King v. Alabam's Freight Company, Civil 3184

Decision Date13 June 1932
Docket NumberCivil 3184
Citation40 Ariz. 363,12 P.2d 294
PartiesHELEN KING, JACK EDWARD KING, VINCENT V. KING, FRANK E. KING, MYRTLE KING and MARGARET KING, Petitioners, v. ALABAM'S FREIGHT COMPANY, a Corporation, Defendant Employer, THE INDUSTRIAL COMMISSION OF ARIZONA, Defendant Insurance Carrier, and R. B. SIMS, BURT H. CLINGAN and WM. H. HUNTER, Members of the Industrial Commission of Arizona, Respondents
CourtArizona Supreme Court

PETITION for Writ of Certiorari to set aside an award of the Industrial Commission. Award affirmed.

Mr. H S. McCluskey, for Petitioners.

Mr Burt H. Clingan and Mr. Albert Mackenzie, for Respondent Industrial Commission of Arizona.

OPINION

LOCKWOOD, J.

Helen King, Jack Edward King, Vincent V. King, Frank E. King Myrtle King and Margaret King, hereinafter called petitioners, in the early part of 1930 filed an application before the Industrial Commission of Arizona, hereinafter called the commission, asking compensation for the death of John David King, the husband of the first petitioner and the father of the others, which death it was alleged was caused on January 11th, 1930, by an accident arising out of and in the course of his employment by the Alabam's Freight Company, a corporation, hereinafter called the respondent, while he was endeavoring to care for certain employees and property of respondent he had reason to believe were exposed in a severe snowstorm on the road between Prescott and Jerome.

An award was made on July 3rd, 1930, denying compensation on two grounds: First, that deceased was not at the time of his death in the service of respondent; and, second, that if he was, his death did not arise out of his employment.

The matter was brought before us in the usual manner on certiorari, and we held that the evidence as it then stood did not support either the finding of the commission that deceased was not employed by respondent or the one that his death did not arise out of and in the due course of such employment, and set the award aside. The evidence as shown by the record then before us is set forth quite fully in our opinion. King v. Alabam's Freight Co., 38 Ariz. 205, 298 P. 634.

Subsequent to the receipt of the opinion and mandate of this court, the commission on the twenty-ninth day of May, 1931, served notice on petitioner Helen King, her attorney, H. S. McCluskey, and respondent that on June 26th, at 10 A.M., the commission would proceed to hear and dispose of the application for compensation. On that date and on several occasions thereafter the commission proceeded to take evidence, both old and new, covering all of the material issues upon which it was necessary that findings be made to determine the question as to whether petitioners were entitled to compensation, treating the proceedings as in effect a hearing de novo upon the original application for compensation.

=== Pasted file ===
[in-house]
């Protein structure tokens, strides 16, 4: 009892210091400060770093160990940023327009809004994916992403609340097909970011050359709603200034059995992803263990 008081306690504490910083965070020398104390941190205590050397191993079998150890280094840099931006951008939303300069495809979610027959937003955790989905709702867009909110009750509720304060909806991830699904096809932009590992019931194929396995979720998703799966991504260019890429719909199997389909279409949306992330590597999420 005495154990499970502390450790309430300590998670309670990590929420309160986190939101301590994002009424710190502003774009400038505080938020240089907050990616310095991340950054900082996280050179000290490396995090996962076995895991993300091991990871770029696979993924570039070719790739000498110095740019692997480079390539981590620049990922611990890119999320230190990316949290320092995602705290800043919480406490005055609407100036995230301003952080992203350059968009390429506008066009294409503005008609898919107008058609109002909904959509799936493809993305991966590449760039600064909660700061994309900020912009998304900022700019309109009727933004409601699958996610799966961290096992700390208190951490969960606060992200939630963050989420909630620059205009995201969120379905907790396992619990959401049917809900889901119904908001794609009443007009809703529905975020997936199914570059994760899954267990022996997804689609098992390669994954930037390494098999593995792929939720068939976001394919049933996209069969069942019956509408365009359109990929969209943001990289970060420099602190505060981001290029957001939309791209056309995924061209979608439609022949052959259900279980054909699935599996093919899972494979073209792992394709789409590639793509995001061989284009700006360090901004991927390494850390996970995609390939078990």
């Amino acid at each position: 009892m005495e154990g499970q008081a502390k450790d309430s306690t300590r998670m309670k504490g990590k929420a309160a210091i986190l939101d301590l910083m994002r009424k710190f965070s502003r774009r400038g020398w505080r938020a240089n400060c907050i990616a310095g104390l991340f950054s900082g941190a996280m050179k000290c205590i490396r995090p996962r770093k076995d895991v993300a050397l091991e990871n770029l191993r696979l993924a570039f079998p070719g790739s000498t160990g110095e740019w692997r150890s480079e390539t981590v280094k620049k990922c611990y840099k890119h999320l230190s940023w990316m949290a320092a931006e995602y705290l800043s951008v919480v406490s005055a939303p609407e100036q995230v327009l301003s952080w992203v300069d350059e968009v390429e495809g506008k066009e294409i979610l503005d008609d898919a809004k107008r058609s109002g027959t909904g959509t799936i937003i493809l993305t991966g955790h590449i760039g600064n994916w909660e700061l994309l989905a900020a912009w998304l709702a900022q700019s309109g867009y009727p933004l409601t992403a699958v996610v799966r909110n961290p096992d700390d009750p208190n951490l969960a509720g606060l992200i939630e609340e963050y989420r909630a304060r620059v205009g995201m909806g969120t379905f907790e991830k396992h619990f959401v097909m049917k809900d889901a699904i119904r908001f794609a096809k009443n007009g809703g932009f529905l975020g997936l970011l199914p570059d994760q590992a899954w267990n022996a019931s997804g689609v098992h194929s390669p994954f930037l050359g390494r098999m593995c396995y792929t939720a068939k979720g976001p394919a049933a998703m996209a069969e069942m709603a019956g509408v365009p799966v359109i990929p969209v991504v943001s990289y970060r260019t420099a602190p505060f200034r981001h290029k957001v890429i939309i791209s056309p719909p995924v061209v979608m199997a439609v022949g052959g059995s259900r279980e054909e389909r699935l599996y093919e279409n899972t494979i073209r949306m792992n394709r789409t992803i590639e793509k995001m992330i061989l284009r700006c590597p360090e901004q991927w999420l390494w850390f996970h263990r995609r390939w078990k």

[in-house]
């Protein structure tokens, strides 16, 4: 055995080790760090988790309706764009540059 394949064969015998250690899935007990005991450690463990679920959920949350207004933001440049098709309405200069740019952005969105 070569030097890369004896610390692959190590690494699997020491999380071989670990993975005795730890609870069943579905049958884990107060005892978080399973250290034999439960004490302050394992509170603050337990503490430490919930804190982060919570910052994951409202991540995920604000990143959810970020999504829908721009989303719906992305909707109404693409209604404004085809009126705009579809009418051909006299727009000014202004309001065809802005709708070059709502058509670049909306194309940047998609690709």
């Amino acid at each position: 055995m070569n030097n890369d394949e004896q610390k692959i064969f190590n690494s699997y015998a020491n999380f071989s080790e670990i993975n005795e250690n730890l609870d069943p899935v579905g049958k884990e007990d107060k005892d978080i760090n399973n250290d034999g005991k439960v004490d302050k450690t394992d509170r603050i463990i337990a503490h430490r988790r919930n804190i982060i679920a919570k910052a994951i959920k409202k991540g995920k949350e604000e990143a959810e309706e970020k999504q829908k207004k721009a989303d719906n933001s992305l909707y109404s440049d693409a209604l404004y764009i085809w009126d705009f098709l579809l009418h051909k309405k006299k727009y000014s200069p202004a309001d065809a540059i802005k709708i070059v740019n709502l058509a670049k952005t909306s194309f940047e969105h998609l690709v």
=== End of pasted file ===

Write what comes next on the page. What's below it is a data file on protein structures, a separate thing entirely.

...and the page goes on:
On December 17th an award was made which contained some twenty-nine findings of fact and denied any compensation to petitioner. These findings of fact are full and complete, but it is not necessary that we set them all forth in full in this record. Those material to the determination of the case on certiorari are the following:

"5. That the death of said John David King did not arise out of or occur in the course of his employment by said Black Canyon Stage Company."

"11. That said Alabam's Freight Company sent two trucks out from Phoenix to Prescott and Jerome on Friday, January 10th, 1930. That said trucks were stalled by the storm at Congress Junction approximately forty miles south of Prescott and that the Prescott office was notified of the disposition of these trucks and contents.

"12. That the Prescott agent for Alabam's Freight Company, J. L. Freeman, had charge of the northern Arizona district of said company and notified the Jerome agent, Timothy Kirkpatrick, Saturday morning, January 11th, 1930, that all traffic around Prescott was tied up by the storm and that no trucks would attempt to reach Jerome that day."

"14. That before leaving his house that morning said Freeman told his wife, Violet Freeman, of the conversation with Kirkpatrick. That the fact that no trucks of the defendant employer were on said Prescott-Jerome road and that no trucks would attempt to reach Jerome that day was again made clear to said Timothy Kirkpatrick by Mrs. Violet Freeman, wife of J. L. Freeman, about noon on said January 11th, 1930."

"25. That no trucks either of the Alabam's Freight Company or the Black Canyon Stage Company were on the Prescott-Jerome road on that date, which facts were known to said Kirkpatrick and King."

"27. That in making such trip (the one on which they died) said Kirkpatrick and King were not in the performance of any duty to, or within the scope of employment of defendant employer."